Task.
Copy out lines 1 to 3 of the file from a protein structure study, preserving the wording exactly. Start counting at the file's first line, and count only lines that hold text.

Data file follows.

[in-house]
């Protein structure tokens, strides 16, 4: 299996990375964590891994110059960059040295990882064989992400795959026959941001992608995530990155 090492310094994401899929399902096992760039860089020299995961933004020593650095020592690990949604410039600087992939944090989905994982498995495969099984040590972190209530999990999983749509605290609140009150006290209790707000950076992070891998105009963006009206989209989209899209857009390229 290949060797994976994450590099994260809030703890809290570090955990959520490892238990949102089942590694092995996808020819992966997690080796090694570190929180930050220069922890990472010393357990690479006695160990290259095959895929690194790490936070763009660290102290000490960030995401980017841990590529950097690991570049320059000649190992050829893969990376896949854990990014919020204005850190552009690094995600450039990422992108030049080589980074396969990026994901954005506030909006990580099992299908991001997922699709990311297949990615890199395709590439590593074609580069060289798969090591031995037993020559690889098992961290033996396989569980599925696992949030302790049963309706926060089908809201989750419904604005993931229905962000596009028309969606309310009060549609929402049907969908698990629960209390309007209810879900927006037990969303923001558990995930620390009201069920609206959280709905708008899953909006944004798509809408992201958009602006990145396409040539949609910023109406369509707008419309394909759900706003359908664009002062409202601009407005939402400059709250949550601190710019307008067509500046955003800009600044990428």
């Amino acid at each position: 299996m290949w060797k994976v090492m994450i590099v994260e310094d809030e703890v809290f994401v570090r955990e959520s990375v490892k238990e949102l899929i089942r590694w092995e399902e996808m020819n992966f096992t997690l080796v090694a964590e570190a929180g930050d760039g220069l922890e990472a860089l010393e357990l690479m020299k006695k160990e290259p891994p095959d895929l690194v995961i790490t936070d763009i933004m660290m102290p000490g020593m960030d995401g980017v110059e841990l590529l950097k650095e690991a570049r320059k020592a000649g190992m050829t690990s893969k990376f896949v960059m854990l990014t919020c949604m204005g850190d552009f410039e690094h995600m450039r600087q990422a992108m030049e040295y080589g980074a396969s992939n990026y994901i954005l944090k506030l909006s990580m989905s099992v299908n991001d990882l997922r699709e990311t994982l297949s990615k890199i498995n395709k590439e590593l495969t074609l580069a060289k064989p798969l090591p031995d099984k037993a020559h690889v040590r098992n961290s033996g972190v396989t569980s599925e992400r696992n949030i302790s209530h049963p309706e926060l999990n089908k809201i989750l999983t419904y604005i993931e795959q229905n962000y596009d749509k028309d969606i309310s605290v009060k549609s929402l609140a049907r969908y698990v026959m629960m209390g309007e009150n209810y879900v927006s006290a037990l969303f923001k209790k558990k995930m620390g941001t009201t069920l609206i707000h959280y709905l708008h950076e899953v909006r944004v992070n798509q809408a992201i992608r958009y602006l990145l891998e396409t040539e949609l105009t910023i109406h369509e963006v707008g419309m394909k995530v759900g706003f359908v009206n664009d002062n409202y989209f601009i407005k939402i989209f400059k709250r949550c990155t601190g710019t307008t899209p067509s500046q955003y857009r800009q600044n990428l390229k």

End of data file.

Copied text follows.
[in-house]
């Protein structure tokens, strides 16, 4: 299996990375964590891994110059960059040295990882064989992400795959026959941001992608995530990155 090492310094994401899929399902096992760039860089020299995961933004020593650095020592690990949604410039600087992939944090989905994982498995495969099984040590972190209530999990999983749509605290609140009150006290209790707000950076992070891998105009963006009206989209989209899209857009390229 290949060797994976994450590099994260809030703890809290570090955990959520490892238990949102089942590694092995996808020819992966997690080796090694570190929180930050220069922890990472010393357990690479006695160990290259095959895929690194790490936070763009660290102290000490960030995401980017841990590529950097690991570049320059000649190992050829893969990376896949854990990014919020204005850190552009690094995600450039990422992108030049080589980074396969990026994901954005506030909006990580099992299908991001997922699709990311297949990615890199395709590439590593074609580069060289798969090591031995037993020559690889098992961290033996396989569980599925696992949030302790049963309706926060089908809201989750419904604005993931229905962000596009028309969606309310009060549609929402049907969908698990629960209390309007209810879900927006037990969303923001558990995930620390009201069920609206959280709905708008899953909006944004798509809408992201958009602006990145396409040539949609910023109406369509707008419309394909759900706003359908664009002062409202601009407005939402400059709250949550601190710019307008067509500046955003800009600044990428």
């Amino acid at each position: 299996m290949w060797k994976v090492m994450i590099v994260e310094d809030e703890v809290f994401v570090r955990e959520s990375v490892k238990e949102l899929i089942r590694w092995e399902e996808m020819n992966f096992t997690l080796v090694a964590e570190a929180g930050d760039g220069l922890e990472a860089l010393e357990l690479m020299k006695k160990e290259p891994p095959d895929l690194v995961i790490t936070d763009i933004m660290m102290p000490g020593m960030d995401g980017v110059e841990l590529l950097k650095e690991a570049r320059k020592a000649g190992m050829t690990s893969k990376f896949v960059m854990l990014t919020c949604m204005g850190d552009f410039e690094h995600m450039r600087q990422a992108m030049e040295y080589g980074a396969s992939n990026y994901i954005l944090k506030l909006s990580m989905s099992v299908n991001d990882l997922r699709e990311t994982l297949s990615k890199i498995n395709k590439e590593l495969t074609l580069a060289k064989p798969l090591p031995d099984k037993a020559h690889v040590r098992n961290s033996g972190v396989t569980s599925e992400r696992n949030i302790s209530h049963p309706e926060l999990n089908k809201i989750l999983t419904y604005i993931e795959q229905n962000y596009d749509k028309d969606i309310s605290v009060k549609s929402l609140a049907r969908y698990v026959m629960m209390g309007e009150n209810y879900v927006s006290a037990l969303f923001k209790k558990k995930m620390g941001t009201t069920l609206i707000h959280y709905l708008h950076e899953v909006r944004v992070n798509q809408a992201i992608r958009y602006l990145l891998e396409t040539e949609l105009t910023i109406h369509e963006v707008g419309m394909k995530v759900g706003f359908v009206n664009d002062n409202y989209f601009i407005k939402i989209f400059k709250r949550c990155t601190g710019t307008t899209p067509s500046q955003y857009r800009q600044n990428l390229k």